Monday, August 12, 2019

With A.I. We Will be the Ants That Get Stepped On

Source: Service Plan

Artificial Intelligence: it will kill us | Jay Tuck | TEDxHamburgSalon 

Mankind's biggest challenge: Artificial Intelligence

Unmerklich drängt sich intelligente Software immer tiefer in unser Leben. Der Erfolgsautor und US-Sicherheitsexperte Jay Tuck warnt: Wer nicht von einem Technologie-Tsunami weggespült werden will, muss das Potenzial von KI rechtzeitig erkennen und adaptieren – ganz gleich, ob Einzelperson oder Unternehmen. Ein Weckruf.


Whenever we gaze at the vastness of the ocean from the seashore, or into the depths of the cosmos at night, we feel small and insignificant. The crashing waves and starry skies help us to get a perspective on our life as humans and find our place as tiny, transient beings in the great scheme of things. In a conversation with my friend Thomas, we chatted about similar feelings. But it wasn't in relation to the ocean or the cosmos. We talked about the infinite expanses of the internet, about the combined knowledge of humanity as a whole. We saw ourselves standing on the shore of a virtually endless sea of information. Where we understand so little. Thomas is an up-to-date person, not a Luddite by any stretch of the imagination. He is aware of the benefits of the modern internet world and liberally makes the most of them. But he is scared by them too. It's all going too fast for him, far too fast. And he knows that the speed of acceleration is on course to increase. He believes that the speed – and size – of the internet world is a cause for concern. He thinks it will uproot us as individuals.

Times are changing. They are changing us. A lot of people feel cut off from their familiar past. The city centres they grew up in are being demolished, the TV greats of yesteryear replaced by YouTube stars and reality personalities. In schools, the basic rules of language are being changed. Good grammar is being replaced by abbreviated textspeak. For the youth of today, handwriting and typewriters are foreign concepts. Everything – from music and fashion to morals – is undergoing a transformation. The rug that we once crawled on as a small child is being ripped out from under our feet. A lot of people these days feel stranded, cut off from their past, as if they have been swept away by a technology tsunami. Thomas is a man of knowledge, but sees his self-image as being questioned. During his school and university years, he acquired a sizeable amount of general knowledge. And learnt that it was a valuable commodity.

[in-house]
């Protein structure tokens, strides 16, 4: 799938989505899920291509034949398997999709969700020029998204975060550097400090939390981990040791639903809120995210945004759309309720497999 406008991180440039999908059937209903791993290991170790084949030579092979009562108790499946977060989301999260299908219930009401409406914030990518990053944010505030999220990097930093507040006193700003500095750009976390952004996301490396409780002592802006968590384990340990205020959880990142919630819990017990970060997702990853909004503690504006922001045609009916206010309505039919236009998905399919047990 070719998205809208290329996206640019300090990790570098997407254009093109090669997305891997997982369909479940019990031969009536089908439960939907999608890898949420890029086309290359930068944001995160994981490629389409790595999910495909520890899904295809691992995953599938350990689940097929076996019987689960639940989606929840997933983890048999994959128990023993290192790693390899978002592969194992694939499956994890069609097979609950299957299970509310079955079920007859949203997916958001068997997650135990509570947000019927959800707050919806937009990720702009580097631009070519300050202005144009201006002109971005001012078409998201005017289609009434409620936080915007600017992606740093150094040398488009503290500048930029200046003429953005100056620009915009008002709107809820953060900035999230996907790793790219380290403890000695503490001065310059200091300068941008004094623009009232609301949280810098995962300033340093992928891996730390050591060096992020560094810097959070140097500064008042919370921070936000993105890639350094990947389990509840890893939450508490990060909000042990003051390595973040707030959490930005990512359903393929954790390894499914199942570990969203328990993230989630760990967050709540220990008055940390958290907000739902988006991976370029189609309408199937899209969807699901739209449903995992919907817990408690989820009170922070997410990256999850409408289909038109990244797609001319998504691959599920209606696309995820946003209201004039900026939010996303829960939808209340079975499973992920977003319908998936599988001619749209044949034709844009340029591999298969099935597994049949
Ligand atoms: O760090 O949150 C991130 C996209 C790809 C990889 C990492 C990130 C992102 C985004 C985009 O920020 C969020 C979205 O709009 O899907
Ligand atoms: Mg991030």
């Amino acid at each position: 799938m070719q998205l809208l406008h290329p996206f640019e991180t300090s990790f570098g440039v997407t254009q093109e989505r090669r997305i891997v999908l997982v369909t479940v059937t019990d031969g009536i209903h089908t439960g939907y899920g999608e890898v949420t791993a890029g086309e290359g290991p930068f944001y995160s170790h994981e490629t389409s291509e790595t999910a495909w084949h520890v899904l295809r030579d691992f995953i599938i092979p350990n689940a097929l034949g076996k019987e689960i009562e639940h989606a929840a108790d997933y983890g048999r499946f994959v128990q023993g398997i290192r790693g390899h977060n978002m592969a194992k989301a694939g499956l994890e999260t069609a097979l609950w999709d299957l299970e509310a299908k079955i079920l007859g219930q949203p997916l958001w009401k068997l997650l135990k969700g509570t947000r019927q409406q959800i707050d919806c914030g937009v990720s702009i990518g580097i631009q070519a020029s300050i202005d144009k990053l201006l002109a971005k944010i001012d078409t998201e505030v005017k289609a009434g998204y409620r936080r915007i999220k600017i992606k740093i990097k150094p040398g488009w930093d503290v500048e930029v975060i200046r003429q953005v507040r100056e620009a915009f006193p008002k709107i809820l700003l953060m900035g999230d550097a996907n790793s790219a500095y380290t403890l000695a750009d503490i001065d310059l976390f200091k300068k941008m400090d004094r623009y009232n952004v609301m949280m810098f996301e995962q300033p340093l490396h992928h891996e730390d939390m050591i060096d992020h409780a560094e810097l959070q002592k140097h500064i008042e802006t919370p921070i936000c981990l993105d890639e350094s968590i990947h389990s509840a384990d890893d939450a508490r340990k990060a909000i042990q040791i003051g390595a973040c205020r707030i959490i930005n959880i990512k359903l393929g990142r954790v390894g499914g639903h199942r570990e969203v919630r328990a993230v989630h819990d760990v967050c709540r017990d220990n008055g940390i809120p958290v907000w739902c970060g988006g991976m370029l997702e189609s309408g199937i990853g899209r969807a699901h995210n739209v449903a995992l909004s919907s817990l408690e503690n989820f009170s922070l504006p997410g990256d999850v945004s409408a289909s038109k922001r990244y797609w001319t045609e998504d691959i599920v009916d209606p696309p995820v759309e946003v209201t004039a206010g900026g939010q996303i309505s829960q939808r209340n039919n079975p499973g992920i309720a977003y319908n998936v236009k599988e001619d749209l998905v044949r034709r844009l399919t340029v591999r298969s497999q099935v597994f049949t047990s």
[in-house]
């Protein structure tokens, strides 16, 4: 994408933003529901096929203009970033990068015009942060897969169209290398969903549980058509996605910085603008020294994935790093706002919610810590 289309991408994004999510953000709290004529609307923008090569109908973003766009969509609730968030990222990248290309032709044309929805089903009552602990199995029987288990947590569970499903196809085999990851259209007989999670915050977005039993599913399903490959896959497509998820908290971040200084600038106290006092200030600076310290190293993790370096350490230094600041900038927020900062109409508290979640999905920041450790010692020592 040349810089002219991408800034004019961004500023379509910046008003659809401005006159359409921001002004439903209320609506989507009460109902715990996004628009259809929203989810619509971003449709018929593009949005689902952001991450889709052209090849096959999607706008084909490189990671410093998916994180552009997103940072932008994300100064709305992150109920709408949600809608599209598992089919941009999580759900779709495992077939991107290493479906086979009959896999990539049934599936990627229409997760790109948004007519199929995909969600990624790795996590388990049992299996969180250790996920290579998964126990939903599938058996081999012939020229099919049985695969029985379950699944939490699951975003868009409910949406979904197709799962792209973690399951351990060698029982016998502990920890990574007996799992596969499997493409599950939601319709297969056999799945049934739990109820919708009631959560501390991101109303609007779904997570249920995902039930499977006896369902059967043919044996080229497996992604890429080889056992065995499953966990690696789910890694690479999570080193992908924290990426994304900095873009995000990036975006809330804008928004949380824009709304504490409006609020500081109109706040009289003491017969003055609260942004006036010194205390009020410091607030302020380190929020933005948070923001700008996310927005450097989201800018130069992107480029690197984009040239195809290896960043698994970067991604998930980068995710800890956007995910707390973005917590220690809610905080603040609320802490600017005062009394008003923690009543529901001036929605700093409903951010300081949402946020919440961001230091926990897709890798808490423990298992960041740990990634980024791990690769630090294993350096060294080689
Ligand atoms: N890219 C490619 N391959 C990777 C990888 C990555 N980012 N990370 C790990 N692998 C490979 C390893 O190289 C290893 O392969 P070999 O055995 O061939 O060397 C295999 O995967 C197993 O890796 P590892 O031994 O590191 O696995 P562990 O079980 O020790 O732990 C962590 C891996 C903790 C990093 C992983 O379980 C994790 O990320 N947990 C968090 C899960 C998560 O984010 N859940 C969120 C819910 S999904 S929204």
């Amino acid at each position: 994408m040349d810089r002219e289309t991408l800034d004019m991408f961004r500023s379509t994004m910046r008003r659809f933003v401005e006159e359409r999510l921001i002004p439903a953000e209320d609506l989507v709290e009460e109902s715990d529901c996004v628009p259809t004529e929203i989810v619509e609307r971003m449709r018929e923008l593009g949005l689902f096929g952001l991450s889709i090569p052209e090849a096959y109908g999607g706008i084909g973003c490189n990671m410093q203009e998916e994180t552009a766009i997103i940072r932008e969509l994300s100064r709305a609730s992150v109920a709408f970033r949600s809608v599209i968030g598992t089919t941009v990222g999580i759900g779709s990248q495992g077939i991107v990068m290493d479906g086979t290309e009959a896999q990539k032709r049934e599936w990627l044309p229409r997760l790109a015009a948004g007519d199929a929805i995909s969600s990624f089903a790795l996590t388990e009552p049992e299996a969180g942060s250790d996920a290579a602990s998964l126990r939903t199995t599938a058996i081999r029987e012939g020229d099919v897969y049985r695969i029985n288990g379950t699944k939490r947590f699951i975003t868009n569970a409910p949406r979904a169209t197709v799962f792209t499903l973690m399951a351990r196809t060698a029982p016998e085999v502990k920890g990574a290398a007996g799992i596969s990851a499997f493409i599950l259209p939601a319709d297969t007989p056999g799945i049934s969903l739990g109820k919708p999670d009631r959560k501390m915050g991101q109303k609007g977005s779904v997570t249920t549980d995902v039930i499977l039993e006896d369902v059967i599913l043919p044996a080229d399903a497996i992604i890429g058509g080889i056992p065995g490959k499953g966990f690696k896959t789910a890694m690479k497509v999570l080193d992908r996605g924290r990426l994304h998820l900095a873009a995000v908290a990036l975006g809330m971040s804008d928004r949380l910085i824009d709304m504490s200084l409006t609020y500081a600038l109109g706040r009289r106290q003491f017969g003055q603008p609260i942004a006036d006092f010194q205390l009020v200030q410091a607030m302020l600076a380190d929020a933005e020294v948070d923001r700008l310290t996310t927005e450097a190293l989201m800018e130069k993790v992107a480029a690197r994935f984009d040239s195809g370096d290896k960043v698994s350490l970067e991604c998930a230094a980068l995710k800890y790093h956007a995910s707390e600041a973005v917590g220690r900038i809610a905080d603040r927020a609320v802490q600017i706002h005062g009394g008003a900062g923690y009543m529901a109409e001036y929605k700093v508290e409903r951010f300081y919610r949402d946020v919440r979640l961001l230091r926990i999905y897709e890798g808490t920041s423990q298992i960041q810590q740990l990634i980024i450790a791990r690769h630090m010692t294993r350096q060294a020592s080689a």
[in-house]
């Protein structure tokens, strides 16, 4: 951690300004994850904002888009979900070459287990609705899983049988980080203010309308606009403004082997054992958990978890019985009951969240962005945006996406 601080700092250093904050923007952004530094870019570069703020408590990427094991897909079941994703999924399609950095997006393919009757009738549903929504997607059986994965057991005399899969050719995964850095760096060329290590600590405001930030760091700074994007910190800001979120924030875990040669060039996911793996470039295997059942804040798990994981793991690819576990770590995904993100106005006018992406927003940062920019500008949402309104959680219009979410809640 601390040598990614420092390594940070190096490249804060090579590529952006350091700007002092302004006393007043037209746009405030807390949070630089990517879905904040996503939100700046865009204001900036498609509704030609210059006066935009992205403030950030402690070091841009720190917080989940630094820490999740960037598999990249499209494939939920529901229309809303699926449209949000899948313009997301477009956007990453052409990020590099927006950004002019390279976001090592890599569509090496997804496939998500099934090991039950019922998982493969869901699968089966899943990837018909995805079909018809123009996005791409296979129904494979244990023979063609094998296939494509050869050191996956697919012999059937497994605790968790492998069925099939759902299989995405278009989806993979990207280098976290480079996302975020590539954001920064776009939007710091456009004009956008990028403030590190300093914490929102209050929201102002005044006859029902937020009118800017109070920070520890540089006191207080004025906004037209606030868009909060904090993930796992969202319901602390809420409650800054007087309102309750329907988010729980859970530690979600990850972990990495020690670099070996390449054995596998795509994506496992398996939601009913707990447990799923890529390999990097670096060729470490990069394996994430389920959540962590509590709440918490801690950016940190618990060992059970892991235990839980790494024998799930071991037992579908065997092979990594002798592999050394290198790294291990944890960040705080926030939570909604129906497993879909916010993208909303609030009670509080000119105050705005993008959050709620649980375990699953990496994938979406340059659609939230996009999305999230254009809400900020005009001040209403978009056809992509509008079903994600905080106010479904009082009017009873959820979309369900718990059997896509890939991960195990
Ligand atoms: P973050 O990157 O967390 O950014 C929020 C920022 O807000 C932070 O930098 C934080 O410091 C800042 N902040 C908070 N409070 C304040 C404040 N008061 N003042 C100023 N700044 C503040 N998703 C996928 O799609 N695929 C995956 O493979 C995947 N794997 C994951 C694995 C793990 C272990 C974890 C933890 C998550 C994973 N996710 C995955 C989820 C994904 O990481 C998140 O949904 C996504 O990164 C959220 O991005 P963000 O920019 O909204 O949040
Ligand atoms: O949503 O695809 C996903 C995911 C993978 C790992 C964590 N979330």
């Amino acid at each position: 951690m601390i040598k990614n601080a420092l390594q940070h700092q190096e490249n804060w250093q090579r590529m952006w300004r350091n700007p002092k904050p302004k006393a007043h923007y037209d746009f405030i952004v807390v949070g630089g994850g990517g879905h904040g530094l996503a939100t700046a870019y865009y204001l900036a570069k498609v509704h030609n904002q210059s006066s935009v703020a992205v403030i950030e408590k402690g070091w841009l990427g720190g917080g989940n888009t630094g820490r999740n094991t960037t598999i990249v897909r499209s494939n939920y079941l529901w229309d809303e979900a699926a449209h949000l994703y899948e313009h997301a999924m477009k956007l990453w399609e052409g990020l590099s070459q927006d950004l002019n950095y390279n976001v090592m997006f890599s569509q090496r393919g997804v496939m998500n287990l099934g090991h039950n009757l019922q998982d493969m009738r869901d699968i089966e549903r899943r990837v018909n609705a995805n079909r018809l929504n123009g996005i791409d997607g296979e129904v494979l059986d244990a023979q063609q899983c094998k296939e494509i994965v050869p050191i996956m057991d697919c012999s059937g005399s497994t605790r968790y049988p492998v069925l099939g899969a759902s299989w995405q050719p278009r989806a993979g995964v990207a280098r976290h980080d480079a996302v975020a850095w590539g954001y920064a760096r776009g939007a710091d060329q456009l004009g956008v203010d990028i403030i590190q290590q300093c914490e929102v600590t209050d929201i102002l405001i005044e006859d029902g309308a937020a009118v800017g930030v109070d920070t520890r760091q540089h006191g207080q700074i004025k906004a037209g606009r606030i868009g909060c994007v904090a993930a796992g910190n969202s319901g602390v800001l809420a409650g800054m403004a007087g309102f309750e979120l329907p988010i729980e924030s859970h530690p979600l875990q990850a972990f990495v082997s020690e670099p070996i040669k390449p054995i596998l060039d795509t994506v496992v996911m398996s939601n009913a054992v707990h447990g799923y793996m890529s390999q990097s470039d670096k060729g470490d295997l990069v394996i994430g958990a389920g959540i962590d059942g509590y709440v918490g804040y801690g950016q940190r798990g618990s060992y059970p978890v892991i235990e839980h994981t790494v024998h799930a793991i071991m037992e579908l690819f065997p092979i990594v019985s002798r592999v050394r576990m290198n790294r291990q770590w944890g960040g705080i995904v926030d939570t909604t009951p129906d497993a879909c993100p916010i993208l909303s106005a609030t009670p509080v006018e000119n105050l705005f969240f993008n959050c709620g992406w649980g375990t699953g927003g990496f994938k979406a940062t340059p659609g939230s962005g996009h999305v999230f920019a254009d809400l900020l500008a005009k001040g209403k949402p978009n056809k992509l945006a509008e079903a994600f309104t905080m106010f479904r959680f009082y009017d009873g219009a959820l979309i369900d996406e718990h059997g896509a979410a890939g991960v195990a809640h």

But in the present day he has noticed that his general knowledge is now only a tiny fragment of the global information that every child can effortlessly fish out of the internet. The amount of information available to us virtually is getting bigger by the day, deeper by the hour, more unfathomable by the minute. And the knowledge he learnt at school, or so he feels, is becoming more and more irrelevant. It's also a question of generation.

"Don't trust anyone over 30", a slogan from the 60s movement that also applies to the present day. The internet is the kids' domain. Older people are regularly finding themselves baffled by technology. Updates and downloads, versions and viruses, Bluetooth and back-ups are confusing to them. Even just setting up a new electric alarm clock takes a qualified engineer these days. Or a 14-year-old. And who wants to put their health in the hands of a grey-haired doctor when you consider that half of today's medical knowledge was unknown when the kindly doc graduated with his degree? Of course, we know that progress is associated with huge advantages. For the near future we will be promised some wonderful things as far as artificial intelligence is concerned – unlimited energy, effective environmental protection, a cure against Alzheimer's, Parkinson’s disease and possibly even cancer. Some people even believe that a future agricultural sector could produce enough food for the world’s entire population. And AI would ensure its fair distribution.

But the objections of my friend Thomas are legitimate. The participation options for the population are decreasing. Many of us don't even understand what is going on around us. We are spectators in a spectacle that is being shaped by an invisible automated being. Robotic software that was written by other robots, is becoming increasingly sophisticated, complicated, and more and more difficult to comprehend. And so, the circle of people who possess the specialist knowledge and responsibility in these highly complex fields is becoming smaller and smaller. All the important decisions are meanwhile being made by an elite. Or the artificial intelligence itself.


For thousands of years, humans have been at the top of the food chain. We see ourselves as the final apex of evolution.And we believe it is our rightful place. That's what evolutionary theorist Charles Darwin taught us anyway. Or at least that’s how we chose to interpret it.